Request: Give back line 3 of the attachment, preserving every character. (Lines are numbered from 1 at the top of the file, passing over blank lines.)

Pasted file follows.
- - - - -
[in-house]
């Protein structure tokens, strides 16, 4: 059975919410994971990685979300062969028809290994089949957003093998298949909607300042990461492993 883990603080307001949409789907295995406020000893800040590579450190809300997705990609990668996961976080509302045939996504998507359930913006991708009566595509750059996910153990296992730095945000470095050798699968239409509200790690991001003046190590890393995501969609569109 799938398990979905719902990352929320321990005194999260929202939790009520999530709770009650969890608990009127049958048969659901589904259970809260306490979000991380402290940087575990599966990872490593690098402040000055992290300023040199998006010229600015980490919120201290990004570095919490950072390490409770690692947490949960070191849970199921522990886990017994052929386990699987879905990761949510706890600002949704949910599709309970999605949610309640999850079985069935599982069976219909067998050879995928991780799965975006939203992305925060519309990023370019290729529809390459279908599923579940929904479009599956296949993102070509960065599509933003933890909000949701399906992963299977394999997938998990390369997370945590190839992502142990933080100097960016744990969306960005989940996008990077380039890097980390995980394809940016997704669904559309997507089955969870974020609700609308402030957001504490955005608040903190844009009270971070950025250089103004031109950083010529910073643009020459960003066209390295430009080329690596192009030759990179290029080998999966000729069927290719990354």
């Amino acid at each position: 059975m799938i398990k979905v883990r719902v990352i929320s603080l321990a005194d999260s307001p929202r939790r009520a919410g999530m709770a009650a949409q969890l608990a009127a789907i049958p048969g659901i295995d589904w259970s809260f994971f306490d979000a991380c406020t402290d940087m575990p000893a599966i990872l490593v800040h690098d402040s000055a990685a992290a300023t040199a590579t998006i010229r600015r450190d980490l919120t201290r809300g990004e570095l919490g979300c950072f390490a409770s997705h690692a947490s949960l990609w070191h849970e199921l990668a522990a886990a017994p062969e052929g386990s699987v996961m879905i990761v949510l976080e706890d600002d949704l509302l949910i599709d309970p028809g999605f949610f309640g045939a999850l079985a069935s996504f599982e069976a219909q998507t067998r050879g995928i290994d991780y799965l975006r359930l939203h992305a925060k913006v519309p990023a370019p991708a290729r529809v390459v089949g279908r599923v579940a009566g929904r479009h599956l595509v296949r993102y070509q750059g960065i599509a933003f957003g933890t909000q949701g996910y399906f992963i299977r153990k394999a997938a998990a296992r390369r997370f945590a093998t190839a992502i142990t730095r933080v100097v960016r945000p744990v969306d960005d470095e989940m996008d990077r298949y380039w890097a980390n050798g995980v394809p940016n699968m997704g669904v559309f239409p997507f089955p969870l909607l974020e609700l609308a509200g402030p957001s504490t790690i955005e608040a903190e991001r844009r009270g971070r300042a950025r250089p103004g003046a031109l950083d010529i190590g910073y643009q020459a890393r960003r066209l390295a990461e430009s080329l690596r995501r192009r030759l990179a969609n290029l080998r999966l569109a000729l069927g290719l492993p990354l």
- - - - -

């Amino acid at each position: 059975m799938i398990k979905v883990r719902v990352i929320s603080l321990a005194d999260s307001p929202r939790r009520a919410g999530m709770a009650a949409q969890l608990a009127a789907i049958p048969g659901i295995d589904w259970s809260f994971f306490d979000a991380c406020t402290d940087m575990p000893a599966i990872l490593v800040h690098d402040s000055a990685a992290a300023t040199a590579t998006i010229r600015r450190d980490l919120t201290r809300g990004e570095l919490g979300c950072f390490a409770s997705h690692a947490s949960l990609w070191h849970e199921l990668a522990a886990a017994p062969e052929g386990s699987v996961m879905i990761v949510l976080e706890d600002d949704l509302l949910i599709d309970p028809g999605f949610f309640g045939a999850l079985a069935s996504f599982e069976a219909q998507t067998r050879g995928i290994d991780y799965l975006r359930l939203h992305a925060k913006v519309p990023a370019p991708a290729r529809v390459v089949g279908r599923v579940a009566g929904r479009h599956l595509v296949r993102y070509q750059g960065i599509a933003f957003g933890t909000q949701g996910y399906f992963i299977r153990k394999a997938a998990a296992r390369r997370f945590a093998t190839a992502i142990t730095r933080v100097v960016r945000p744990v969306d960005d470095e989940m996008d990077r298949y380039w890097a980390n050798g995980v394809p940016n699968m997704g669904v559309f239409p997507f089955p969870l909607l974020e609700l609308a509200g402030p957001s504490t790690i955005e608040a903190e991001r844009r009270g971070r300042a950025r250089p103004g003046a031109l950083d010529i190590g910073y643009q020459a890393r960003r066209l390295a990461e430009s080329l690596r995501r192009r030759l990179a969609n290029l080998r999966l569109a000729l069927g290719l492993p990354l």